4. Clothing Matters – Choose Lycra
Ok, so you might feel like you walked out of an 80s music video, but there are legitimate reasons that cyclists choose the clothes they do. A padded pair of Lycra bicycle shorts will make your ride easier and more comfortable. Choose a pair of bib pants (hey, you’re already wearing Lycra, why not go all in?) since they’ll stay up well no matter what and keep you comfortable. Castelli is a great brand that we highly recommend, with excellent bib pants options for men and women.
5. Get a Good Jersey
Have you ever wondered what those strange back pockets on cycling jerseys are all about? The first time you wear one a long ride, it’ll make sense. Those rear pockets are a great place to stash a snack, a jacket, or other things you might need handy. Jerseys come in full- or partial-zip for ventilation purposes. We recommend a full-zip jersey, and when you have this feature on your next tough climb, you’ll understand why. Try this Weimostar jersey for men, or this sleek and stylish Beroy design for women.
6. Protect yourself with Good Outerwear
Being prepared for changing weather conditions makes all the difference when it comes to comfort and safety. Invest in a breathable wind and waterproof shell that compresses down small when not in use. Get protection from the elements when you need it, but ease and convenience when you don’t. The Squamish from Arc’teryx (available for men and women) is a great choice that checks all these boxes. We’ve tested it on rides in the Rockies during spring and fall when the weather is unpredictable and it’s our go-to jacket.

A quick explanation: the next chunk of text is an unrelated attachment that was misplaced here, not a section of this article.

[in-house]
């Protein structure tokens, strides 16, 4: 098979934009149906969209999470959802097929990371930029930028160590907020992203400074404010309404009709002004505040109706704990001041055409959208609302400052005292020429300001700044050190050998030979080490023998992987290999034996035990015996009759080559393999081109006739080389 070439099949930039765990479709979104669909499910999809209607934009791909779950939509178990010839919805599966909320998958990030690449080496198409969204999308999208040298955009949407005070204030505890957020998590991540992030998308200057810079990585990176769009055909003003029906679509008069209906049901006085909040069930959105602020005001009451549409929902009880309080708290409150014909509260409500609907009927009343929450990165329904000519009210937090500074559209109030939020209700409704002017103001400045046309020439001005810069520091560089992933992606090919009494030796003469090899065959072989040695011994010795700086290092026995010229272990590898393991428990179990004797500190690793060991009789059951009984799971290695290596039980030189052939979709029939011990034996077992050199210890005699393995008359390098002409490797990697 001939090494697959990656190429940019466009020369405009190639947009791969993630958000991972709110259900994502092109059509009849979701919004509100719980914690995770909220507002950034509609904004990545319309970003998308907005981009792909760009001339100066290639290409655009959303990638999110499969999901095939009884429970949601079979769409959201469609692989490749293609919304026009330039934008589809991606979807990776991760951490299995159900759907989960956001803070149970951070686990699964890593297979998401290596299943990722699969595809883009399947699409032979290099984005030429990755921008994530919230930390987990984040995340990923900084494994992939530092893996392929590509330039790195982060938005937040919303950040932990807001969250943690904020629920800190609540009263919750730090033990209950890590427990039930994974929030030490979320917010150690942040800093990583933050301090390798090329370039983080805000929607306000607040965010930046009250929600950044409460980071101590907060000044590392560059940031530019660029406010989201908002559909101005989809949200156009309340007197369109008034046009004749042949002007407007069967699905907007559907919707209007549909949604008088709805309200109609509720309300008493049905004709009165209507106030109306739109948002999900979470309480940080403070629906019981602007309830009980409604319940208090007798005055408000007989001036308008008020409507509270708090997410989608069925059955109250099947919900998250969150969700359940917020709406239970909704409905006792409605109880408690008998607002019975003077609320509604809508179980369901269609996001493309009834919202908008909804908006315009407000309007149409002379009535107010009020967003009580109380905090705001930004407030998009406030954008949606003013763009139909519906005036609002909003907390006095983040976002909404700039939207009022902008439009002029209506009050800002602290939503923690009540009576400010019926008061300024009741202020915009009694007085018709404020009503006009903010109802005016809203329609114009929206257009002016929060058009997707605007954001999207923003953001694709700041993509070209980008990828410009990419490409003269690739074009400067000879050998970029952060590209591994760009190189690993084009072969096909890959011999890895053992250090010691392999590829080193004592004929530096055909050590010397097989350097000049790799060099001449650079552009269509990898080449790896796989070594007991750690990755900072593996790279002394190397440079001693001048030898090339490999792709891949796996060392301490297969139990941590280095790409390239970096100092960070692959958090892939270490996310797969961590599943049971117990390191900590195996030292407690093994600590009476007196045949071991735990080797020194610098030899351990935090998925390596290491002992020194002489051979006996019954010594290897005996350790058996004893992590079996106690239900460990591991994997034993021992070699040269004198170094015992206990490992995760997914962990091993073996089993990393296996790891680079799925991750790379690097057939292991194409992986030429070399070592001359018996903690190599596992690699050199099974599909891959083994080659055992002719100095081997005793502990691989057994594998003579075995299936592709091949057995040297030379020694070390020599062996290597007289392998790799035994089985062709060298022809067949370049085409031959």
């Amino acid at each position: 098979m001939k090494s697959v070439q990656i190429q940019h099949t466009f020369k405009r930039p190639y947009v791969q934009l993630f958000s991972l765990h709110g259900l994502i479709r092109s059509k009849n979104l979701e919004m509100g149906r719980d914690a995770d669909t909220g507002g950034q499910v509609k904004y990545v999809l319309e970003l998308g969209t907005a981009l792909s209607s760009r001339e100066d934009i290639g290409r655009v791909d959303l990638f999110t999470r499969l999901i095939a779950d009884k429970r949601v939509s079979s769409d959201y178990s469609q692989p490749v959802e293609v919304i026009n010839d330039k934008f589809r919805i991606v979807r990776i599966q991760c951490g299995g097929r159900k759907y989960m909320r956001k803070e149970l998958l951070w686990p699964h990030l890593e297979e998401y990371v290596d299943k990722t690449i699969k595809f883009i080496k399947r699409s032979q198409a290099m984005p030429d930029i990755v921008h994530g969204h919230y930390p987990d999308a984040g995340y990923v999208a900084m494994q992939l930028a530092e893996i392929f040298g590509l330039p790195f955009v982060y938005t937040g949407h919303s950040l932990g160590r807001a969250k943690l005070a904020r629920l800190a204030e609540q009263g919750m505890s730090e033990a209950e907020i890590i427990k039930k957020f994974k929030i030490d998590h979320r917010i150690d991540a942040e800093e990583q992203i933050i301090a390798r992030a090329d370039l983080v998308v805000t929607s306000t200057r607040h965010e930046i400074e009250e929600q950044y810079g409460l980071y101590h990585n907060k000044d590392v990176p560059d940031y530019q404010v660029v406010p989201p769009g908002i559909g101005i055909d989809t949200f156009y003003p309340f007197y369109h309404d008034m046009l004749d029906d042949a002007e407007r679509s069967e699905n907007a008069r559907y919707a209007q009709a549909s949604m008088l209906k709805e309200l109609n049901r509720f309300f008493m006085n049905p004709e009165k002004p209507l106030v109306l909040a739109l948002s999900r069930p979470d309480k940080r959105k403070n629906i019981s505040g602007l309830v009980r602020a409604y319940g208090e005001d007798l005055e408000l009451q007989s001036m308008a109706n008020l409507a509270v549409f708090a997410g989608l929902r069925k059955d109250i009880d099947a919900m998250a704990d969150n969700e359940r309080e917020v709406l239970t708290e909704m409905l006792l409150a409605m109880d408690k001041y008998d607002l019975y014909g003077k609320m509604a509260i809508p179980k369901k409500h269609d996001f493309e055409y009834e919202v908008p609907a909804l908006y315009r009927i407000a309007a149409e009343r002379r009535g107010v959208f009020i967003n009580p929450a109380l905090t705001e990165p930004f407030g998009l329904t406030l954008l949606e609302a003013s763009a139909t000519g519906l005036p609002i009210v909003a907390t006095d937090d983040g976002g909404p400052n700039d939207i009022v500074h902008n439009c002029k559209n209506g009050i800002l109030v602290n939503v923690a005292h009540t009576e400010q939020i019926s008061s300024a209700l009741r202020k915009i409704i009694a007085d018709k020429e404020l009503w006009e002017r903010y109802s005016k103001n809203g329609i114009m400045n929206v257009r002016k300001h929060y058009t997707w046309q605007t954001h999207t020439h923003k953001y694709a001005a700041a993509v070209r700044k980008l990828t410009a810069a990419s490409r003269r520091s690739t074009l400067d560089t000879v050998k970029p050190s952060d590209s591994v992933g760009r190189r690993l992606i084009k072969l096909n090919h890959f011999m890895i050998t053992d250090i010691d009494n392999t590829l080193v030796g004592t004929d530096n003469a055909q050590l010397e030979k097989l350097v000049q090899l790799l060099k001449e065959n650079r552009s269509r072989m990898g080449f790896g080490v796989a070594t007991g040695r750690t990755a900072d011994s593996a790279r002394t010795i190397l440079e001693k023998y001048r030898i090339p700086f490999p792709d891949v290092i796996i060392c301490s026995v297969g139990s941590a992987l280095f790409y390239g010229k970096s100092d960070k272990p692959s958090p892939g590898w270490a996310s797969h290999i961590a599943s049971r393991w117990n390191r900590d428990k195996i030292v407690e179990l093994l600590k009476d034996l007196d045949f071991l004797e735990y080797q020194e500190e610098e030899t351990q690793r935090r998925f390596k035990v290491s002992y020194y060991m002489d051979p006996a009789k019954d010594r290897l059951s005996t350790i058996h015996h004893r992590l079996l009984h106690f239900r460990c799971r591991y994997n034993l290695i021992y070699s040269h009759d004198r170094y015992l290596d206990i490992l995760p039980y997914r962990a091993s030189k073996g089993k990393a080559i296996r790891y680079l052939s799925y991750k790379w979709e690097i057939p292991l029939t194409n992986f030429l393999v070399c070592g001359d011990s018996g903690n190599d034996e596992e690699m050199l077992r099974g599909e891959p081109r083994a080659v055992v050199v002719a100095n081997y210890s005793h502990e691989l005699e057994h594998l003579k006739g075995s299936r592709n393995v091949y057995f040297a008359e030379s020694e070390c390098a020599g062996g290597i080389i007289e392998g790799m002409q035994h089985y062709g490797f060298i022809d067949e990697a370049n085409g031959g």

7. Track your Stats with a Bike Computer
Yes, there are smartphone apps that can keep track of your ride, but there are advantages to being able to get all your stats with just a quick glance. Knowing your speed and cadence as you ride can help you learn and improve. A model equipped with GPS will help you stick to your planned route. You can also choose one that monitors your heart rate. Garmin is a trusted name, and they have a variety of models available from simple and basic to more deluxe models with heart rate monitor and dynamic performance monitoring.
8. Be Prepared to Repair